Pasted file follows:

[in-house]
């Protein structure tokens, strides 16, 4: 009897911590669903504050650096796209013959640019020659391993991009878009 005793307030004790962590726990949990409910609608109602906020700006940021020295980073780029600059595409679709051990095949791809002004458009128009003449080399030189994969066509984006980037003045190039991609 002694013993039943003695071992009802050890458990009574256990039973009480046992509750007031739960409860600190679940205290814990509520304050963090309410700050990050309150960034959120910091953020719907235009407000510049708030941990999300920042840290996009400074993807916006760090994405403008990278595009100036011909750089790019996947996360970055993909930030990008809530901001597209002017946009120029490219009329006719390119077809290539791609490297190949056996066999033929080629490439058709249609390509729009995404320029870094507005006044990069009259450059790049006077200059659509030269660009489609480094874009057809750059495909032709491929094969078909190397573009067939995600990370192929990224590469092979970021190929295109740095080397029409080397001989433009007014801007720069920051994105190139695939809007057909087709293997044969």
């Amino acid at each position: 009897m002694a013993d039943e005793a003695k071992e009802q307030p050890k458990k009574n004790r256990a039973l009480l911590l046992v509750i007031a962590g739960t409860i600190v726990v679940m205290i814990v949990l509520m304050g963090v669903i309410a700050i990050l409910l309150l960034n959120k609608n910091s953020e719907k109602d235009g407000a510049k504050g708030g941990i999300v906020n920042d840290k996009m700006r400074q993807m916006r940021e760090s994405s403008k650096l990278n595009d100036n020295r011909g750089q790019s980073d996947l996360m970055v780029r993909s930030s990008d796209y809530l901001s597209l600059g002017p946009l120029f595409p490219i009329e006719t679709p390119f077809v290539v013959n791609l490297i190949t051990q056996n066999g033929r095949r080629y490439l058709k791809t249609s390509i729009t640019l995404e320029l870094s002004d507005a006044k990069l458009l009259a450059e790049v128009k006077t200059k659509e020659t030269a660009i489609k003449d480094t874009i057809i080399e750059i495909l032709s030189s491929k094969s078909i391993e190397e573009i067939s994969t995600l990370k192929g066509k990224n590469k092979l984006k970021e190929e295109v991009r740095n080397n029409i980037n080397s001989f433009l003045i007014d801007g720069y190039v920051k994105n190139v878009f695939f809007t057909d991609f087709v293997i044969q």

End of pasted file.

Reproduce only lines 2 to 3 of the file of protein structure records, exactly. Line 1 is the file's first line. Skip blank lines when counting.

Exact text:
């Protein structure tokens, strides 16, 4: 009897911590669903504050650096796209013959640019020659391993991009878009 005793307030004790962590726990949990409910609608109602906020700006940021020295980073780029600059595409679709051990095949791809002004458009128009003449080399030189994969066509984006980037003045190039991609 002694013993039943003695071992009802050890458990009574256990039973009480046992509750007031739960409860600190679940205290814990509520304050963090309410700050990050309150960034959120910091953020719907235009407000510049708030941990999300920042840290996009400074993807916006760090994405403008990278595009100036011909750089790019996947996360970055993909930030990008809530901001597209002017946009120029490219009329006719390119077809290539791609490297190949056996066999033929080629490439058709249609390509729009995404320029870094507005006044990069009259450059790049006077200059659509030269660009489609480094874009057809750059495909032709491929094969078909190397573009067939995600990370192929990224590469092979970021190929295109740095080397029409080397001989433009007014801007720069920051994105190139695939809007057909087709293997044969």
């Amino acid at each position: 009897m002694a013993d039943e005793a003695k071992e009802q307030p050890k458990k009574n004790r256990a039973l009480l911590l046992v509750i007031a962590g739960t409860i600190v726990v679940m205290i814990v949990l509520m304050g963090v669903i309410a700050i990050l409910l309150l960034n959120k609608n910091s953020e719907k109602d235009g407000a510049k504050g708030g941990i999300v906020n920042d840290k996009m700006r400074q993807m916006r940021e760090s994405s403008k650096l990278n595009d100036n020295r011909g750089q790019s980073d996947l996360m970055v780029r993909s930030s990008d796209y809530l901001s597209l600059g002017p946009l120029f595409p490219i009329e006719t679709p390119f077809v290539v013959n791609l490297i190949t051990q056996n066999g033929r095949r080629y490439l058709k791809t249609s390509i729009t640019l995404e320029l870094s002004d507005a006044k990069l458009l009259a450059e790049v128009k006077t200059k659509e020659t030269a660009i489609k003449d480094t874009i057809i080399e750059i495909l032709s030189s491929k094969s078909i391993e190397e573009i067939s994969t995600l990370k192929g066509k990224n590469k092979l984006k970021e190929e295109v991009r740095n080397n029409i980037n080397s001989f433009l003045i007014d801007g720069y190039v920051k994105n190139v878009f695939f809007t057909d991609f087709v293997i044969q």